The dating economy disrupted
For better or worse, the world of dating has been transformed by technology over the last decade.
While desktop dating apps such as RSVP and Ok Cupid dominated the early part of this relationship revolution, as smart phones gained ubiquity across the globe they have fallen out of favour.
In their place, the likes of Match Group Inc (parent company of Tinder) and Bumble Inc have taken the reins. These were and are app-first companies, fresh, fun upstarts completely committed to challenging and changing the way people interacted – be it romantic or platonic.
That mission has led to the wild success for both platforms – with Tinder (arguably Match’s most valuable asset) and Bumble both growing incredibly quickly in recent times.
It should be noted that while we have full visibility on Match’s FY20 performance, Bumble has yet to finalise its 2020 figures, reporting data only up until the September quarter. Despite that, below we compare and contrast some of the key statistics from both companies.
From a market share perspective, Tinder remains the dominant force in the online dating world, especially in the US. According to data covering 2020, in the US Tinder controlled 40% of the market, Bumble 19% and Hinge (another subsidiary of Match) 6%.
Mind you, while Tinder has almost double the market share of Bumble, Bumble is growing significantly faster. In 2017, Bumble had just a 10% market share of the US dating market, while Tinder’s market share stood at 43%. This means that not only is Bumble growing faster, but Tinder is actually losing market share.
This may have been one of the reasons which CNBC’s Jim Kramer described Bumble as a better option for growth investors. As Mr Kramer said recently:
‘If you’re a growth-oriented investor, Bumble’s the way to go,’ while adding that ‘If you’ve got a more cautious approach to the market and you still want an online dating stock, Match is the way to go.’
While Match doesn’t break down user metrics per app – though it does tout the fact that Tinder is the world’s most downloaded dating app and grossing app worldwide – we can use other sources to gleam insight into its user data.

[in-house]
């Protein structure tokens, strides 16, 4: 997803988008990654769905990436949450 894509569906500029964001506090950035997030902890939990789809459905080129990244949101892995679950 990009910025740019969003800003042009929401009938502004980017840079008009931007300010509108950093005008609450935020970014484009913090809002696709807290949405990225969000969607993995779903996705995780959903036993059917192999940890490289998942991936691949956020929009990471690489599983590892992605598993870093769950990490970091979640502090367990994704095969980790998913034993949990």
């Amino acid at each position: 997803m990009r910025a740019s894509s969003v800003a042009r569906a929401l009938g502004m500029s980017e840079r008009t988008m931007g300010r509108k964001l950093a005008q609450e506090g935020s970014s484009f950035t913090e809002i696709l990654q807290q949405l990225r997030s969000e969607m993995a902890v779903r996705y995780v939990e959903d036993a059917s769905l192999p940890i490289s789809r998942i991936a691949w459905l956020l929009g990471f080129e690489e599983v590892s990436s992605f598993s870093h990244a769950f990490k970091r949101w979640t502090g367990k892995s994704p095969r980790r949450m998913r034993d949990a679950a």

For example, according to BusinessOfApps, in an article published in January, on a global scale, Tinder had 55 million users while Bumble only had 20 million. In the US the gap between those metrics tighten, with it being reported that Tinder has 7.8 million US users compared to Bumble’s 5.0 million.
Bumble itself provided more colour to those statistics in its IPO prospectus, revealing it had 2.4 million paying users – across the first nine months of fiscal 2020; and 42 million monthly active users across the September 2020 quarter.
Despite a pandemic, 2020 was a strong year for both companies, with Match (Tinder) and Bumble reporting impressive top-line growth.
Bumble, for example, reported revenues of $416,577,000 for the period between January 1 to September 30 2020. By comparison, for the nine months ending September 30, 2019, Bumble reported revenues of $362,639,000.
As such, while we have incomplete 2020 data for Bumble, the first nine months of data potentially exhibits a positive trend which investors will likely be keen to see continue when the company reports its full-year results.
By comparison, Tinder – for the full-year in 2020 – brought in revenues of $1.4 billion, representing a year-over-year increase of 18%. This points to somewhat slower growth than the year prior, where Tinder’s revenues were growing at 43% year-on-year. Despite slower growth, Tinder continues to be Match’s arguably most important platform, making up more than half of the Group’s total FY20 revenue.
Match Group stock VS Bumble share price performance
With incredibly little historical share price data out on Bumble given its recent listing, fair share price performance comparisons are incredibly difficult. Despite that, Bumble has traded somewhat lower since publicly listing, though is up around 66% from its IPO issue price of $43 a share. A win for insiders, at the very least.
Like the investor enthusiasm around Bumble, the Match Group share price has been a strong performer over the last year, rising 129% in that period.
How to trade dating stocks
Where do you stand? Are you bullish or bearish on stocks in the online dating space? Whatever your view, you can trade the likes of Match Group (Tinder) and Bumble – long or short – using IG’s world-class trading platform now.
For example, to buy (long) or sell (short) Bumble using CFDs, follow these easy steps:
- Create an IG Trading Account or log in to your existing account
- Enter ‘Bumble Inc’ in the search bar and select it
- Choose your position size
- Click on ‘buy’ or ‘sell’ in the deal ticket
- Confirm the trade